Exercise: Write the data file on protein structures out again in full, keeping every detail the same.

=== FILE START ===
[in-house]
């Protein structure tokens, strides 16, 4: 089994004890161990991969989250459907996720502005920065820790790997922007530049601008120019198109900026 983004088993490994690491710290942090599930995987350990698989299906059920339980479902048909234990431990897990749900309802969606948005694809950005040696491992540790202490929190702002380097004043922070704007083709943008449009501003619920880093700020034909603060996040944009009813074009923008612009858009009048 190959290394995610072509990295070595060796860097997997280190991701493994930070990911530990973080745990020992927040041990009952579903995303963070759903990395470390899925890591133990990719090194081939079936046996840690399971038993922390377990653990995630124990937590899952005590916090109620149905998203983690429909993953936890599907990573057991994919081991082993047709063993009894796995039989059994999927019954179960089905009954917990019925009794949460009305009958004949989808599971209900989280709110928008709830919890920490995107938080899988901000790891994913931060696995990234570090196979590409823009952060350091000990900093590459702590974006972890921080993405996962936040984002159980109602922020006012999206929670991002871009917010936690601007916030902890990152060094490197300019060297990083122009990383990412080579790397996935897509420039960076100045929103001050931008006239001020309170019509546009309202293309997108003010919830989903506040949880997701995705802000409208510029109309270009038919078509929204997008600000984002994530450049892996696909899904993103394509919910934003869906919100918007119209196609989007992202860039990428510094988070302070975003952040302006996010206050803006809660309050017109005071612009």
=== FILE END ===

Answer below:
[in-house]
């Protein structure tokens, strides 16, 4: 089994004890161990991969989250459907996720502005920065820790790997922007530049601008120019198109900026 983004088993490994690491710290942090599930995987350990698989299906059920339980479902048909234990431990897990749900309802969606948005694809950005040696491992540790202490929190702002380097004043922070704007083709943008449009501003619920880093700020034909603060996040944009009813074009923008612009858009009048 190959290394995610072509990295070595060796860097997997280190991701493994930070990911530990973080745990020992927040041990009952579903995303963070759903990395470390899925890591133990990719090194081939079936046996840690399971038993922390377990653990995630124990937590899952005590916090109620149905998203983690429909993953936890599907990573057991994919081991082993047709063993009894796995039989059994999927019954179960089905009954917990019925009794949460009305009958004949989808599971209900989280709110928008709830919890920490995107938080899988901000790891994913931060696995990234570090196979590409823009952060350091000990900093590459702590974006972890921080993405996962936040984002159980109602922020006012999206929670991002871009917010936690601007916030902890990152060094490197300019060297990083122009990383990412080579790397996935897509420039960076100045929103001050931008006239001020309170019509546009309202293309997108003010919830989903506040949880997701995705802000409208510029109309270009038919078509929204997008600000984002994530450049892996696909899904993103394509919910934003869906919100918007119209196609989007992202860039990428510094988070302070975003952040302006996010206050803006809660309050017109005071612009």